Lawyer urges Aussies to review wills hastily executed during the pandemic

Professional advice may be needed to check if the wills are legally enforceable, she says

Lawyer urges Aussies to review wills hastily executed during the pandemic

The COVID-19 pandemic has triggered a significant spike in Australians rushing to execute their wills – however, a Melbourne-based lawyer warned that these hastily prepared documents may not necessarily stand in court.

“People approach their will with the best of intentions – they want to ensure their loved ones are properly provided for – but if done quickly rather than correctly, it could leave your family in the difficult position where a will is not valid,” said Rachael Grabovic, accredited wills and estates specialist at Rigby Cooke Lawyers.

At digital will-writing data platform Safewill alone, registrations rose 300% between March and April last year at the height of the pandemic. The firm said the surge was primarily driven by the desire to provide loved ones with security in case of death.

“Last year certainly reinforced the importance of planning for the unexpected, however, this rush to protect our loved ones also raises some concerns around the validity of these documents,” Grabovic said. “Those who hurried to draft a will amidst the pandemic may be disappointed to discover that their will is not valid. I would urge everyone to check their plans with a lawyer who specialises in wills and estates.”

The potential consequences of not having a valid will in place varies in each state and territory – a situation that prompted Grabovic to urge Australians to make sure that their documents have been properly prepared.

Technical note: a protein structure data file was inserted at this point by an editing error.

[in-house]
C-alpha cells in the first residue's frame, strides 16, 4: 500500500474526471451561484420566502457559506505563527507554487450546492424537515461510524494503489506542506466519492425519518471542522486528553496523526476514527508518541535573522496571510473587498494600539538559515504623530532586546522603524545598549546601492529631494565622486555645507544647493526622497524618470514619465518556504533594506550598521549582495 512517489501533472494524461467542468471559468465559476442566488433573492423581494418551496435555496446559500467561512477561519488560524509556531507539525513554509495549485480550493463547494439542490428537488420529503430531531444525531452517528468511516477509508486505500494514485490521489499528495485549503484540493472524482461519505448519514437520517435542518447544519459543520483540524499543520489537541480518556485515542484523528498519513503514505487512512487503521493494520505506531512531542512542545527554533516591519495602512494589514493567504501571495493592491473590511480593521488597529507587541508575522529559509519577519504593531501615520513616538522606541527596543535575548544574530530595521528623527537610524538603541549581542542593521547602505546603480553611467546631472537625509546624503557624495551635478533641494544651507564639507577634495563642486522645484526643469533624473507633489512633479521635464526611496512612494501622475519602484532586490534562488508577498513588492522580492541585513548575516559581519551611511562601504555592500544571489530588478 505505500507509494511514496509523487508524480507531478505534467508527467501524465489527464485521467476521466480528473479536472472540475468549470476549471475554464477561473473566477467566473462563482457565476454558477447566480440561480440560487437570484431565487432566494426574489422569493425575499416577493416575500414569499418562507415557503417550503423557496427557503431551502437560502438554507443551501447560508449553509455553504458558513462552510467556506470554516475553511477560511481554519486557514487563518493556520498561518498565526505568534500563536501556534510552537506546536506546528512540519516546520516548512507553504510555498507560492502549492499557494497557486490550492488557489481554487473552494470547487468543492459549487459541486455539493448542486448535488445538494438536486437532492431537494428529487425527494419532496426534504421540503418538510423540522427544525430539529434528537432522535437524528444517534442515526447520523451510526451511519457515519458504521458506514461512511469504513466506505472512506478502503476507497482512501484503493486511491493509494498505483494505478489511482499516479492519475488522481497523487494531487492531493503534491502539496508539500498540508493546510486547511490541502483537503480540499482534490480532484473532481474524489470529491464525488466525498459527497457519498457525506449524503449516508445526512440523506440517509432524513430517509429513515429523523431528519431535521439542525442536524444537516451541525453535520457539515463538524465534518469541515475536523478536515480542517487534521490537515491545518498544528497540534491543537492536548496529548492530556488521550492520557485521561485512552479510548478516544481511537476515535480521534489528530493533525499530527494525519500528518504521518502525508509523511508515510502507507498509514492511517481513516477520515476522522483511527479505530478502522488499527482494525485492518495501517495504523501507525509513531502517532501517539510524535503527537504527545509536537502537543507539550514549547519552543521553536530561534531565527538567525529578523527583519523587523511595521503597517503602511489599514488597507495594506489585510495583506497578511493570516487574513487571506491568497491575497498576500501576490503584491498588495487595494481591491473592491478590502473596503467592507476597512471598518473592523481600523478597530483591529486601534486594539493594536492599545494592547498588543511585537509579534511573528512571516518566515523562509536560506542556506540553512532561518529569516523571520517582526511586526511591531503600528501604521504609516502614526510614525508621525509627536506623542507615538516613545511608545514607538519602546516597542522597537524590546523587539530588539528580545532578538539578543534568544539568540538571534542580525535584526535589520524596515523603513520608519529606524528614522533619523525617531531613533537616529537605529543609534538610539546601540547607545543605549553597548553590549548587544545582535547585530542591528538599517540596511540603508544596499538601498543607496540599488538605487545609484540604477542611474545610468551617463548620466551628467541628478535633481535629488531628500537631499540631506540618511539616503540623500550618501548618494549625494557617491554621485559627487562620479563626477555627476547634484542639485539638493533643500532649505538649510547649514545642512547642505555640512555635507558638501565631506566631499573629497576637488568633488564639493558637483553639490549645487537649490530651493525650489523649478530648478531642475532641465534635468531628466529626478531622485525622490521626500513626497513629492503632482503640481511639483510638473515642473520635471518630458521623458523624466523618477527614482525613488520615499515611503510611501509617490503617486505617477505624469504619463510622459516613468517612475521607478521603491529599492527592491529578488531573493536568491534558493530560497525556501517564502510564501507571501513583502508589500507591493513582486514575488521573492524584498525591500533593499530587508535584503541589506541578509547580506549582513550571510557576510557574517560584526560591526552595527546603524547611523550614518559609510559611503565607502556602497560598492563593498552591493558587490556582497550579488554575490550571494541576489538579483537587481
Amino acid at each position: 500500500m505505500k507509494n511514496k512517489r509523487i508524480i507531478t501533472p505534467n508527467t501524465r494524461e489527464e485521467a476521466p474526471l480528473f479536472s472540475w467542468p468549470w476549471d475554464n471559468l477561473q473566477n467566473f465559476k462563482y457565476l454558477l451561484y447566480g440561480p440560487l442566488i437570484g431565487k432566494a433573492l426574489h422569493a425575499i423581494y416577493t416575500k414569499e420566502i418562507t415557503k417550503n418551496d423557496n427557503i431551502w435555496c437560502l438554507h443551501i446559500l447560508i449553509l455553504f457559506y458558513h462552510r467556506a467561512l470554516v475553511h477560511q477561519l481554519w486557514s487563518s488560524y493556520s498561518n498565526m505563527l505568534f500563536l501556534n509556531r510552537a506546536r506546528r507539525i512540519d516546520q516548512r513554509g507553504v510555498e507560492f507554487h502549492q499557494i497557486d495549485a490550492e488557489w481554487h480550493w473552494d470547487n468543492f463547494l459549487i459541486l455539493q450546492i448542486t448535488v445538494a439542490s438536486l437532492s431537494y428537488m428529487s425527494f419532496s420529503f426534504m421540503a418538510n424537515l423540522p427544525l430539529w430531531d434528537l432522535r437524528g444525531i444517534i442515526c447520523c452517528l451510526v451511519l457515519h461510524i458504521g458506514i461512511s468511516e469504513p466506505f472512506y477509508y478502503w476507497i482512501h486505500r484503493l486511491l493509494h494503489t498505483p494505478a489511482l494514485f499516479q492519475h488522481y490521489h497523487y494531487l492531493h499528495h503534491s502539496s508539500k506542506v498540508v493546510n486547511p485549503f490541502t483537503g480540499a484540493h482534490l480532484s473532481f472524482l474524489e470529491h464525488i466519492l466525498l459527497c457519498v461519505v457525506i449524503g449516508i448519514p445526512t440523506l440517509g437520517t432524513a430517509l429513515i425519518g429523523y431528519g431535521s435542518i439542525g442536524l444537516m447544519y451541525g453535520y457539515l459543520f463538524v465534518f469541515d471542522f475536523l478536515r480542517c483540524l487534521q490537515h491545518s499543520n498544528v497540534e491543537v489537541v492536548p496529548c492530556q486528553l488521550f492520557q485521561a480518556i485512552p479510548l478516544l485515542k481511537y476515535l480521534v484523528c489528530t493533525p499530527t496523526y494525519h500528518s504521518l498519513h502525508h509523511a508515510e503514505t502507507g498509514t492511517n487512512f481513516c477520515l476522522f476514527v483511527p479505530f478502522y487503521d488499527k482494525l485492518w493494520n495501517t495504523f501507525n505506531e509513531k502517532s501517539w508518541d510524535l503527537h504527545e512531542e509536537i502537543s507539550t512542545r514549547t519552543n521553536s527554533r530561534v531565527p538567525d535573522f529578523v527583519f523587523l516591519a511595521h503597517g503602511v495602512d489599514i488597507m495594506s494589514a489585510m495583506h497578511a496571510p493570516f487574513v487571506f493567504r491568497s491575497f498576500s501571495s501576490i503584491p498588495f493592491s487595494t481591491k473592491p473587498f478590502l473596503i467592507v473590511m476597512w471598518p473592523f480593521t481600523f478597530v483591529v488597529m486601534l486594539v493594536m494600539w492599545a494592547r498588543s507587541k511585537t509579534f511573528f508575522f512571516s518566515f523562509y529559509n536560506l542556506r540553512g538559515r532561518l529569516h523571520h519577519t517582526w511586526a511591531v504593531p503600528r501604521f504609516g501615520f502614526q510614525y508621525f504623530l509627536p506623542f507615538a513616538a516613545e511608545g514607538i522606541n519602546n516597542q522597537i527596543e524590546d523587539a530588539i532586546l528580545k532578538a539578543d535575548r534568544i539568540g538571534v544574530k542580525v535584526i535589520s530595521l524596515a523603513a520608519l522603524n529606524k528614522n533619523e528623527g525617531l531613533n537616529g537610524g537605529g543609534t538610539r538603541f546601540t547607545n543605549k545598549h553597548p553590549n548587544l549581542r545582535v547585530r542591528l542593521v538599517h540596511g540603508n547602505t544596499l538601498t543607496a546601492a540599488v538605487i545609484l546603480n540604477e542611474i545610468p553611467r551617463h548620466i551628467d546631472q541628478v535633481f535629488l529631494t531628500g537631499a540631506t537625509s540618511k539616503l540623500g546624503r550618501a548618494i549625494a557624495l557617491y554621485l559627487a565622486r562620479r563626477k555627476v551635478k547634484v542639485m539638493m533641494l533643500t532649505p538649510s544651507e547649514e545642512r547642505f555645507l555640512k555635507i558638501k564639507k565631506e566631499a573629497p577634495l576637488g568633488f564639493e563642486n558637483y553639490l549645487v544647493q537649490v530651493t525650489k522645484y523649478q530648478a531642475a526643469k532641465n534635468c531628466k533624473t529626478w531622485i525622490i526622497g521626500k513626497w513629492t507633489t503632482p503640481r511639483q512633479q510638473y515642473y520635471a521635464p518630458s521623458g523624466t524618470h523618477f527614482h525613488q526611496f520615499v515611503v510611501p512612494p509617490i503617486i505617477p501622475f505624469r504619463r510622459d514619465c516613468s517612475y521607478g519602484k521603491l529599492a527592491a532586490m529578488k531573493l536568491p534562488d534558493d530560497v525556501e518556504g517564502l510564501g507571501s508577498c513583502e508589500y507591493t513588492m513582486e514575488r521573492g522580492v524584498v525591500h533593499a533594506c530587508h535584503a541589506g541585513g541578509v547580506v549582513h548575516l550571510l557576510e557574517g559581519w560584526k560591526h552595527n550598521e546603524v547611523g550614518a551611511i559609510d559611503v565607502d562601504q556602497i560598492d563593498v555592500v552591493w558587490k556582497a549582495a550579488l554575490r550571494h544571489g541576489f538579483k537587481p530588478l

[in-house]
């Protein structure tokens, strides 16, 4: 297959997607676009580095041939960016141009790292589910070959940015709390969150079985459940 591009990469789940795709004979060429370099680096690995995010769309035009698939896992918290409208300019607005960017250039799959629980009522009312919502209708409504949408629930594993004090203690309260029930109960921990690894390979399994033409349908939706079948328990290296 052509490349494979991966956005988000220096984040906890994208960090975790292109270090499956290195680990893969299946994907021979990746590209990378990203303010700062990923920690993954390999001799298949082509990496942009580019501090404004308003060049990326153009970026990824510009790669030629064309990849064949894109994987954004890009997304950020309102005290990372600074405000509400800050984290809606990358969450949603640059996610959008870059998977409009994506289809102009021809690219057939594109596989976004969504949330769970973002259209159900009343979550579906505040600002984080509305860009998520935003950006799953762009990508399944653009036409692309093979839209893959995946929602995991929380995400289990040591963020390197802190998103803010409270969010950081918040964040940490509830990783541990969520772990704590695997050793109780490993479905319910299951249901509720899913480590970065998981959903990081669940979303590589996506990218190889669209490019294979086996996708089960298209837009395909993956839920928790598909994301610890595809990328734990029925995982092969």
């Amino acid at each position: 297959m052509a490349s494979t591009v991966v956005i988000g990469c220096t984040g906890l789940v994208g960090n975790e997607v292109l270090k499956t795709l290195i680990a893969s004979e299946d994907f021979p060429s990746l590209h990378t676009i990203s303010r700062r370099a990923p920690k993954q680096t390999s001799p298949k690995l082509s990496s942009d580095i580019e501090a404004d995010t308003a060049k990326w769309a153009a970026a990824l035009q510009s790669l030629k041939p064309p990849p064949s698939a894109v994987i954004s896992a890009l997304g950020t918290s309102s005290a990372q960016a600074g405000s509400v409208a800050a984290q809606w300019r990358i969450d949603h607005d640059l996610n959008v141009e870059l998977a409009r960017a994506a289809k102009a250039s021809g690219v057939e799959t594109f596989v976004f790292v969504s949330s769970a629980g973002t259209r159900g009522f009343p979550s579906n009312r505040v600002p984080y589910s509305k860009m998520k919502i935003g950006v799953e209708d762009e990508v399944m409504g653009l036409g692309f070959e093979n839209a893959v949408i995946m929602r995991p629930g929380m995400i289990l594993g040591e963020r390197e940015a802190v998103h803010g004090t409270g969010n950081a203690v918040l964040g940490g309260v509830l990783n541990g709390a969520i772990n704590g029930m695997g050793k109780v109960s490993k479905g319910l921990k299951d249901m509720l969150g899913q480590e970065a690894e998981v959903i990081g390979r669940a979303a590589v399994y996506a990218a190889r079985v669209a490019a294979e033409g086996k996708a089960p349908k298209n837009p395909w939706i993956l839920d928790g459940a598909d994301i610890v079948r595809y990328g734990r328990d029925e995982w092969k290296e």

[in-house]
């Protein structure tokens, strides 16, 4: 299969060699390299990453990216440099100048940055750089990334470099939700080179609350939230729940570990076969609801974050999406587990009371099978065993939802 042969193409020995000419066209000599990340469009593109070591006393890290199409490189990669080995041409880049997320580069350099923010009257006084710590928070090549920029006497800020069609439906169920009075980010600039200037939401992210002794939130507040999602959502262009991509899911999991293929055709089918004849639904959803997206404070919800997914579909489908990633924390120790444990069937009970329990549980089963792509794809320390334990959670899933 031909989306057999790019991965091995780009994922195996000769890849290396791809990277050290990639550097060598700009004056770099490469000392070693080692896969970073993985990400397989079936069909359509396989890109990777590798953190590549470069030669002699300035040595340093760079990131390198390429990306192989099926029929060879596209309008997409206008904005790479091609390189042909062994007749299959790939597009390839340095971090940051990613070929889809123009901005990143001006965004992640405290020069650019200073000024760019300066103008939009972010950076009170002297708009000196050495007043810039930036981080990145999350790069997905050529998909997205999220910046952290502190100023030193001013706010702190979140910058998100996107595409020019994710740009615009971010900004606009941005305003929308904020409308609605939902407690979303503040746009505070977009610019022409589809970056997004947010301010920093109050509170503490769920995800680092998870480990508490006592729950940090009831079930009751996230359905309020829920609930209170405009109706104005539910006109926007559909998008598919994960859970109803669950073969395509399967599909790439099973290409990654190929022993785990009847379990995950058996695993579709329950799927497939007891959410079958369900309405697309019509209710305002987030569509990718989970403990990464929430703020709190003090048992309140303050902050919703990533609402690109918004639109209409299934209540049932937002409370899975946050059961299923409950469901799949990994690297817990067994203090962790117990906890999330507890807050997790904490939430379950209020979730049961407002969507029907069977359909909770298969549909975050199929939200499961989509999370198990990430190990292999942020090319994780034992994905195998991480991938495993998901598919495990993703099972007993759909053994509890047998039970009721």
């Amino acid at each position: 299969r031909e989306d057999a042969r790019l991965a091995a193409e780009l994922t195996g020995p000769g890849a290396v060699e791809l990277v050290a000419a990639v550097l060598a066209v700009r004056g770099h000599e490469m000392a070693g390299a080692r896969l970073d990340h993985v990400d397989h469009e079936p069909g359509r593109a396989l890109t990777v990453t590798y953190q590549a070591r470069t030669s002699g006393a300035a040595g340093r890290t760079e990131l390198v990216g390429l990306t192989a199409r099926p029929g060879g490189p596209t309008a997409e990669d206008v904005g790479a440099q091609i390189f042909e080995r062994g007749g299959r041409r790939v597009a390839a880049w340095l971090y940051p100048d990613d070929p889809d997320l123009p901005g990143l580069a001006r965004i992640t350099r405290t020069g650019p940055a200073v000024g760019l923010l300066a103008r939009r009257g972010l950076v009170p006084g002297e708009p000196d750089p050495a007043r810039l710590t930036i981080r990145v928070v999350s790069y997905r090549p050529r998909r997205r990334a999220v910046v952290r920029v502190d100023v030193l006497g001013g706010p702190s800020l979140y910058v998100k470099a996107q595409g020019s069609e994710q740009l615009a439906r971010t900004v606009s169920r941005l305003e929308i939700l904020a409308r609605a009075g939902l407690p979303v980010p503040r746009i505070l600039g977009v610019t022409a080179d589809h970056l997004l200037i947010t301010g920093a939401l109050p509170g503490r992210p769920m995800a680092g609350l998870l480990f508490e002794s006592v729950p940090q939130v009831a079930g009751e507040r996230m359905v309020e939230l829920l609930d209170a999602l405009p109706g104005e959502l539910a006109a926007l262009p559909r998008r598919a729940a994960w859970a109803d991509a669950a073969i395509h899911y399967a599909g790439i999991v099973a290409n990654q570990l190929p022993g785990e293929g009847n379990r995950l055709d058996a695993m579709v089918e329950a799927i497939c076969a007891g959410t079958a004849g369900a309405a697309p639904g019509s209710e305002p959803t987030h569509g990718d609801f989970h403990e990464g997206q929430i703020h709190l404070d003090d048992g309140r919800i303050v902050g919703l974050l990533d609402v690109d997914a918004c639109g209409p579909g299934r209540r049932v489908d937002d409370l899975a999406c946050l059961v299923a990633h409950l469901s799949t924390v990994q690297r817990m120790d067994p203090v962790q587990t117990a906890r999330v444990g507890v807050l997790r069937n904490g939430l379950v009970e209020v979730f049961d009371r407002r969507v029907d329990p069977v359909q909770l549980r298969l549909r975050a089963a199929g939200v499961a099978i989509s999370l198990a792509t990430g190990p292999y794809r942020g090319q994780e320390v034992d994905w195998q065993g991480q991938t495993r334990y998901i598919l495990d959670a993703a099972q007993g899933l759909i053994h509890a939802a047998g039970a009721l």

“If you were to die, leaving a will that doesn’t meet the statutory requirements of a ‘valid will’ – for example, there is doubt that the will-maker had testamentary capacity, or the document wasn’t properly signed and witnessed – there is no guarantee that a court will ultimately accept the document as valid,” she said. “If this happens, there is no guarantee that your estate will be distributed as you intended.”

Grabovic said that there are several occasions in the past year where wills were deemed invalid.

“Last year, we saw the introduction of audio-visual witnessing of wills in Victoria,” she said. “The Registrar of Probates recently noted that of seven digitally witnessed wills submitted for a grant of probate, none of the seven met the legislative requirements for a valid will.”

Grabovic also said that it is recommended that people assess their will and estate plan at least every two years.

“This means reviewing your personal and financial circumstances and objectives, as well as the personal circumstances of your intended beneficiaries, and comparing them with your current estate plan,” she said. “A regular review can flag any shortcomings in your estate planning, identify potential tax-saving opportunities due to changes in the law or your personal circumstances, mitigate potential challenges to your will, and ensure that your documents remain legally enforceable.”

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